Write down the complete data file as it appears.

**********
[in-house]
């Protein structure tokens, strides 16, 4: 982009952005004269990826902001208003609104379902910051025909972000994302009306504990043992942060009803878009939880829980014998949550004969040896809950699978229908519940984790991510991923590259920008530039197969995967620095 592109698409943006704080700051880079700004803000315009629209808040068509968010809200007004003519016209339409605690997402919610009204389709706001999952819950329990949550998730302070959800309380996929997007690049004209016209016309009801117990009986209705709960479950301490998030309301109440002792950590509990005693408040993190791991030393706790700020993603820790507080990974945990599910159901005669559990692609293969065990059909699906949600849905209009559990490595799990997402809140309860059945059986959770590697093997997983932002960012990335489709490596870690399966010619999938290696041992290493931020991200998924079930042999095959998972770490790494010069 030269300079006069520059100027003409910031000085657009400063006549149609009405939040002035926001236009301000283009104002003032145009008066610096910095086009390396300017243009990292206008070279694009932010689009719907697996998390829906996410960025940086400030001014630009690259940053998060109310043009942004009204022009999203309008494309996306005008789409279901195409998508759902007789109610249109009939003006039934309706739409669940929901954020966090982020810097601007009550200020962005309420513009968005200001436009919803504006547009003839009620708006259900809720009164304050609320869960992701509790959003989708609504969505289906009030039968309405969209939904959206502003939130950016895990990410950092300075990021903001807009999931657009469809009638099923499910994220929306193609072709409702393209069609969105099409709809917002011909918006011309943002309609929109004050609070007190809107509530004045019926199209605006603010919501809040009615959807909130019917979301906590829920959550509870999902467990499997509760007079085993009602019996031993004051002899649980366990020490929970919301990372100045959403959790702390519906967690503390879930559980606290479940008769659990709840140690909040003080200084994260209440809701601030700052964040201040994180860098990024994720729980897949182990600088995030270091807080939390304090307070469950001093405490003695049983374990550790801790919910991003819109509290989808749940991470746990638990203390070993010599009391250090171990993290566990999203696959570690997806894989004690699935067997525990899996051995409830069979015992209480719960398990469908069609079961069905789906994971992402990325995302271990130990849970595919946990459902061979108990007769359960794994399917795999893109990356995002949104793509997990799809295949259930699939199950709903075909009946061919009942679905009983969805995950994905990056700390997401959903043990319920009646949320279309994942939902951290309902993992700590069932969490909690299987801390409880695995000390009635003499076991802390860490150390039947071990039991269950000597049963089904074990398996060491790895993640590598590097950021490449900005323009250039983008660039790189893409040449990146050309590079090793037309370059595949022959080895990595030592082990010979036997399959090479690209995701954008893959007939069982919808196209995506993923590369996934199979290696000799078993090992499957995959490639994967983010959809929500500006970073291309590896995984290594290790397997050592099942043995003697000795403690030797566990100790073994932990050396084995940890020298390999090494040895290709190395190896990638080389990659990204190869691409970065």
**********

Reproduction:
[in-house]
């Protein structure tokens, strides 16, 4: 982009952005004269990826902001208003609104379902910051025909972000994302009306504990043992942060009803878009939880829980014998949550004969040896809950699978229908519940984790991510991923590259920008530039197969995967620095 592109698409943006704080700051880079700004803000315009629209808040068509968010809200007004003519016209339409605690997402919610009204389709706001999952819950329990949550998730302070959800309380996929997007690049004209016209016309009801117990009986209705709960479950301490998030309301109440002792950590509990005693408040993190791991030393706790700020993603820790507080990974945990599910159901005669559990692609293969065990059909699906949600849905209009559990490595799990997402809140309860059945059986959770590697093997997983932002960012990335489709490596870690399966010619999938290696041992290493931020991200998924079930042999095959998972770490790494010069 030269300079006069520059100027003409910031000085657009400063006549149609009405939040002035926001236009301000283009104002003032145009008066610096910095086009390396300017243009990292206008070279694009932010689009719907697996998390829906996410960025940086400030001014630009690259940053998060109310043009942004009204022009999203309008494309996306005008789409279901195409998508759902007789109610249109009939003006039934309706739409669940929901954020966090982020810097601007009550200020962005309420513009968005200001436009919803504006547009003839009620708006259900809720009164304050609320869960992701509790959003989708609504969505289906009030039968309405969209939904959206502003939130950016895990990410950092300075990021903001807009999931657009469809009638099923499910994220929306193609072709409702393209069609969105099409709809917002011909918006011309943002309609929109004050609070007190809107509530004045019926199209605006603010919501809040009615959807909130019917979301906590829920959550509870999902467990499997509760007079085993009602019996031993004051002899649980366990020490929970919301990372100045959403959790702390519906967690503390879930559980606290479940008769659990709840140690909040003080200084994260209440809701601030700052964040201040994180860098990024994720729980897949182990600088995030270091807080939390304090307070469950001093405490003695049983374990550790801790919910991003819109509290989808749940991470746990638990203390070993010599009391250090171990993290566990999203696959570690997806894989004690699935067997525990899996051995409830069979015992209480719960398990469908069609079961069905789906994971992402990325995302271990130990849970595919946990459902061979108990007769359960794994399917795999893109990356995002949104793509997990799809295949259930699939199950709903075909009946061919009942679905009983969805995950994905990056700390997401959903043990319920009646949320279309994942939902951290309902993992700590069932969490909690299987801390409880695995000390009635003499076991802390860490150390039947071990039991269950000597049963089904074990398996060491790895993640590598590097950021490449900005323009250039983008660039790189893409040449990146050309590079090793037309370059595949022959080895990595030592082990010979036997399959090479690209995701954008893959007939069982919808196209995506993923590369996934199979290696000799078993090992499957995959490639994967983010959809929500500006970073291309590896995984290594290790397997050592099942043995003697000795403690030797566990100790073994932990050396084995940890020298390999090494040895290709190395190896990638080389990659990204190869691409970065």